The Weather Wire
November 2008 Volume 16 Number 11
Avg High - 66.2
Avg Low - 37.9
Snow - Trace
Season Snow - Trace
Precipitation - 1.44"
Avg High - 51.5
Avg Low - 23.5
Avg Snow - 10.7"
Avg Precip - 0.98"
Watches and Warnings
It is that time of year again for everybody to become well versed in the winter weather watches and warnings that will issued by NWS once the snow begins to fly. All of our clients are updated to these watches and warnings, so it is important to know what each means and how it may be relevant to you and your business. Below are definitions of commonly used winter weather watches and warnings:
�A WINTER STORM WATCH IS ISSUED WHEN WINTER STORM CONDITIONS ARE POSSIBLE WITHIN THE NEXT 12 TO 36 HOURS, BUT THE TIMING...INTENSITY...OR OCCURRENCE MAY STILL BE UNCERTAIN.
�A WINTER STORM WARNING IS ISSUED WHEN HEAVY SNOW IS OCCURRING OR WILL DEVELOP IN THE NEXT 18 HOURS. THE HEAVY SNOW WILL BE ACCOMPANIED BY WIND GREATER THAN 15 MPH AND BLOWING SNOW.
�A HEAVY SNOW WARNING IS ISSUED WHEN HEAVY SNOW IS OCCURRING OR WILL DEVELOP WITHIN THE NEXT 18 HOURS. WINDS ARE EXPECTED TO BE LESS THAN 15 MPH DURING A HEAVY SNOW WARNING.
�A BLIZZARD WATCH IS ISSUED WHEN BLIZZARD CONDITIONS ARE POSSIBLE IN THE NEXT 12-18 HOURS.
�A BLIZZARD WARNING IS ISSUED WHEN THE FOLLOWING CONDITIONS ARE EXPECTED FOR AT LEAST 3 HOURS: SUSTAINED WINDS OF 35 MPH OR GREATER CONSIDERABLE FALLING AND/OR DRIFTING SNOW LOWERING VISIBILITIES TO LESS THAN 1/4 MILE.
�A WIND CHILL WATCH IS ISSUED WHEN WIND CHILL WARNING CRITERIA ARE POSSIBLE IN THE NEXT 12 TO 18 HOURS.
�A WIND CHILL WARNING IS ISSUED FOR WIND CHILLS OF AT LEAST -25 DEGREES ON THE PLAINS, AND -35 DEGREES IN THE MOUNTAINS.
�A SNOW ADVISORY IS ISSUED WHEN GENERAL SNOW ACCUMULATIONS ARE EXPECTED:
�BETWEEN 4 AND 8 INCHES IN 12 HOURS IN THE MOUNTAINS...AND BETWEEN 3 AND 6 INCHES IN 12 HOURS AT LOWER ELEVATIONS.
�A SNOW AND BLOWING SNOW ADVISORY IS ISSUED WHEN FALLING SNOW IS ACCOMPANIED BY BLOWING SNOW TO CAUSE TRAVEL PROBLEMS DUE TO LOWER VISIBILITIES AND DRIFTING SNOW.
�A BLOWING SNOW ADVISORY IS ISSUED WHEN WIND BLOWN SNOW WILL OCCASIONALLY REDUCE VISIBILITIES AND CREATE A HAZARD FOR TRAVELERS.
�A DENSE FOG ADVISORY IS ISSUED WHEN WIDESPREAD FOG WILL REDUCE VISIBILITIES TO 1/4 MILE OR LESS.
�A WINTER WEATHER ADVISORY IS ISSUED FOR FREEZING DRIZZLE OR A MIX OF PRECIPITATION TYPES (SUCH AS SNOW AND SLEET) THAT WILL IMPACT TRAVEL CONDITIONS.
�A WIND CHILL ADVISORY IS ISSUED WHEN WIND AND TEMPERATURE COMBINE TO PRODUCE WIND CHILL VALUES OF 18 DEGREES BELOW ZERO TO 25 DEGREES BELOW ZERO.
�THERE ARE OTHER NWS ADVISORIES, BUT THEY ARE RARELY USED HERE IN COLORADO. TO SEE ALL THE WINTER WEATHER WATCHES, WARNINGS, AND ADVISORIES VISIT:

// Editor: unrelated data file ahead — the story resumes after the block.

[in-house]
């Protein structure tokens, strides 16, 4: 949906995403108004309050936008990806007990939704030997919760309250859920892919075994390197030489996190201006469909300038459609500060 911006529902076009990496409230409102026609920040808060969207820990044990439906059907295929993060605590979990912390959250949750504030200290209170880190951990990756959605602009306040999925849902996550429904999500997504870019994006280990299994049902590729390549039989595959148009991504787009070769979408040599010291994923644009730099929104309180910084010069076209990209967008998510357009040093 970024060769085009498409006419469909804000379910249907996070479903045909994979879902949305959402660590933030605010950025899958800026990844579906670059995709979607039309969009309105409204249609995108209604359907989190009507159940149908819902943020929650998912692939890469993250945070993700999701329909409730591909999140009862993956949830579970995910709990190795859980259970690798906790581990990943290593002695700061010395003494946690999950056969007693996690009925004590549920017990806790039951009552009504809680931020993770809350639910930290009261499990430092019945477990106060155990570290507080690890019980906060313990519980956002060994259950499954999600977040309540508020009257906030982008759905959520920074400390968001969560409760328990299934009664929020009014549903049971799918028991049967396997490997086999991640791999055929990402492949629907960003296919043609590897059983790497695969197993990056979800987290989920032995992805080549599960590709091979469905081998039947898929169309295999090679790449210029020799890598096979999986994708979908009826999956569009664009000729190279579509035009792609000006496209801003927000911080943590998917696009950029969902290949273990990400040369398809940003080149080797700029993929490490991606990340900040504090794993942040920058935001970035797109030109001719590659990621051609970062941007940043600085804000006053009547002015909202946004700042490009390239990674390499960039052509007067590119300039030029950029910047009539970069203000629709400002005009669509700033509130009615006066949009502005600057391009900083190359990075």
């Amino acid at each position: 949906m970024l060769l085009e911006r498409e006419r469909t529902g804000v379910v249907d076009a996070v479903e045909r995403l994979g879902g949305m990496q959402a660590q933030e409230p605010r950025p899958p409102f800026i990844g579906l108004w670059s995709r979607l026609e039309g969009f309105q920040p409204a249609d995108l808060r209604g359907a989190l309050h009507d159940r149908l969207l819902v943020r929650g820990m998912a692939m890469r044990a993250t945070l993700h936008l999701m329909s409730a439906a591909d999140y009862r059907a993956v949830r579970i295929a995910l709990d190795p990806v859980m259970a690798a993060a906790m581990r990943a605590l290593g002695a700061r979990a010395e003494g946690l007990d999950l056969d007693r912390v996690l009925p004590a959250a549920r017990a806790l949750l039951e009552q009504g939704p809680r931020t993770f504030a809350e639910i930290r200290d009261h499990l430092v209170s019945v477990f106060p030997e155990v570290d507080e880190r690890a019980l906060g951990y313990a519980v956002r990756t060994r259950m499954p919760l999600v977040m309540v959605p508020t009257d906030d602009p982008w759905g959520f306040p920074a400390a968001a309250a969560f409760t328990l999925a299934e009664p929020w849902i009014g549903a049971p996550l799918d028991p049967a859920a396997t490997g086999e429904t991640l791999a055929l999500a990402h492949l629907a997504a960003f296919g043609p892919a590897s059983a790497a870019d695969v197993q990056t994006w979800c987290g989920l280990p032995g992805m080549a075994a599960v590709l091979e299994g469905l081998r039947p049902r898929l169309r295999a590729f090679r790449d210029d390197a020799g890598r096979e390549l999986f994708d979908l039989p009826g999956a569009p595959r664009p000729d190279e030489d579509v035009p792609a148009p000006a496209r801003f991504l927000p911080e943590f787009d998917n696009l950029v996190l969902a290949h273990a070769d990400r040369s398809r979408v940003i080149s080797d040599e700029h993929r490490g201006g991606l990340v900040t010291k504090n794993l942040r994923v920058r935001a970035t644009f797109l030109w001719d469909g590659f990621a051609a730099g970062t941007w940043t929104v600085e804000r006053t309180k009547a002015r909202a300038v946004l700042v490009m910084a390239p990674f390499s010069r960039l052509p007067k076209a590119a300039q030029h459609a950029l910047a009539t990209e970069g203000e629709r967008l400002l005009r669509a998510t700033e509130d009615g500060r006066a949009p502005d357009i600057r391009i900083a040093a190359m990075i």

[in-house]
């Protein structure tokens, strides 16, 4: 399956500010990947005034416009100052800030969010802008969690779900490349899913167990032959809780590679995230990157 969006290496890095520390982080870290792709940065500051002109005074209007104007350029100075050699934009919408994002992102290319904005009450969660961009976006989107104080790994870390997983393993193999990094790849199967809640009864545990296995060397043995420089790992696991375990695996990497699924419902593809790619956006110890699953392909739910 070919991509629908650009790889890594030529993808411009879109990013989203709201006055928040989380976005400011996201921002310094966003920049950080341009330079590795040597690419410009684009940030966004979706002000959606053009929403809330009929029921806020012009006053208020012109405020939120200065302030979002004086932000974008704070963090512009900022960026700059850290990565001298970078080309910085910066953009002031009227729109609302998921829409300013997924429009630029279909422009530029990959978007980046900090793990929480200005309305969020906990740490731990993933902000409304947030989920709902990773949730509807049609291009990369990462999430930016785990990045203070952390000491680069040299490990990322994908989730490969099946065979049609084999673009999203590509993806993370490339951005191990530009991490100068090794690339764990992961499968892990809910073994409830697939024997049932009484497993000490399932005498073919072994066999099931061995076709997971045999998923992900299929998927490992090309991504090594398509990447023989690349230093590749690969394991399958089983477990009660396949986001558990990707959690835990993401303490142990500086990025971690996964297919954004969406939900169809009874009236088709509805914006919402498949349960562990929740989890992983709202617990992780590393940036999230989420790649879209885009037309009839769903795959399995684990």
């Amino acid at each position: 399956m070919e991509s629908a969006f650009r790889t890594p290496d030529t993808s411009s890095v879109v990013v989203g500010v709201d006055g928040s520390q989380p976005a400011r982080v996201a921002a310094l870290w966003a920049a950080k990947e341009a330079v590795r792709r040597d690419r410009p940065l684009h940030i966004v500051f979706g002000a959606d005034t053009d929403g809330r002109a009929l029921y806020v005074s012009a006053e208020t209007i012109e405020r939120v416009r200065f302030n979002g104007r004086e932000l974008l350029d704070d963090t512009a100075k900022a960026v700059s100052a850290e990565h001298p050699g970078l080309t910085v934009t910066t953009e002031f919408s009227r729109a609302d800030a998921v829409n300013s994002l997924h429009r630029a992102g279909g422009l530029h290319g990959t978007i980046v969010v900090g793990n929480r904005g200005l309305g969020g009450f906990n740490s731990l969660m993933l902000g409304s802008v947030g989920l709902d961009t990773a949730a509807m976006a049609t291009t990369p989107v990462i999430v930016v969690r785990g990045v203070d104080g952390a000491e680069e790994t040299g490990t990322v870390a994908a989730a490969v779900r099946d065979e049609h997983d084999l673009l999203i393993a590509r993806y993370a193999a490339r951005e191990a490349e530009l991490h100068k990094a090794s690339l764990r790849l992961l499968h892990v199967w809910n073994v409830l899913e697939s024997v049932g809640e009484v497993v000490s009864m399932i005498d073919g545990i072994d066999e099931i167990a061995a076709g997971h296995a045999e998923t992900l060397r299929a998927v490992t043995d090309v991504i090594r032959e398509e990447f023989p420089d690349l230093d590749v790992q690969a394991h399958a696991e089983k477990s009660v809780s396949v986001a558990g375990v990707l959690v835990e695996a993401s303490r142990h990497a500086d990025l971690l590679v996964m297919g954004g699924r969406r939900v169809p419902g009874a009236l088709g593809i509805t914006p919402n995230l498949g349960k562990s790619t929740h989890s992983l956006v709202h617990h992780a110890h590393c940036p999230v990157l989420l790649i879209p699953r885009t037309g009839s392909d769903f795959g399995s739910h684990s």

Areas of drought are spreading across much of eastern Colorado as a result of our precipitation deficit year to date. Far northwestern Colorado has seen an increase in drought conditions as well.
The map below shows forecasted temperature deviances for November 2008. As can be seen, it is expected that all of Colorado to have normal temperatures for the month of November 2008.
The map below shows forecasted precipitation deviances for November 2008. Normal precipitation is anticipated for all of Colorado.
Drought conditions are expected to improve across southeastern Colorado over the next 3 months, with no change expected other area of the state.
October of 2008 was above normal in precipitation for a change and near normal in temperatures. In the middle of the month there was a cold spell that promised to bring some snow to Denver, but never did. The end of the month could not have been any nicer with well above normal temperatures and abundant sunshine. As a whole the monthly mean temperature was 52.1 degrees which is about 1 degree above normal. Thankfully the month ended up with above normal precipitation with 1.44" compared to 0.99" normally. This will help cut into the deficit, but we are still 3.89" below average for the year. Without any snow so far this fall in Denver we are already behind more than 6" for the season.
The start of the snow season for the Denver Metro area will be upon us this month. November is typically the 2nd snowiest month in Denver with 10.7" on average. I think it is safe to say that Denver will experience its first snow of the season this month as the weather pattern is becoming much more active after the tranquil weather we had during the last part of October and the early part of November. There can be periods of warm weather, but it is usually short lived and even the warmest days stay in the 70s. Sunshine is less abundant as there is on average only 64% sunshine which is tied with May for the lowest of any month during the year. Get the snow shovels ready it is about time for some real snow!
Sunrise/Sunset (Jul - December Denver area)
October 2008 to April 2009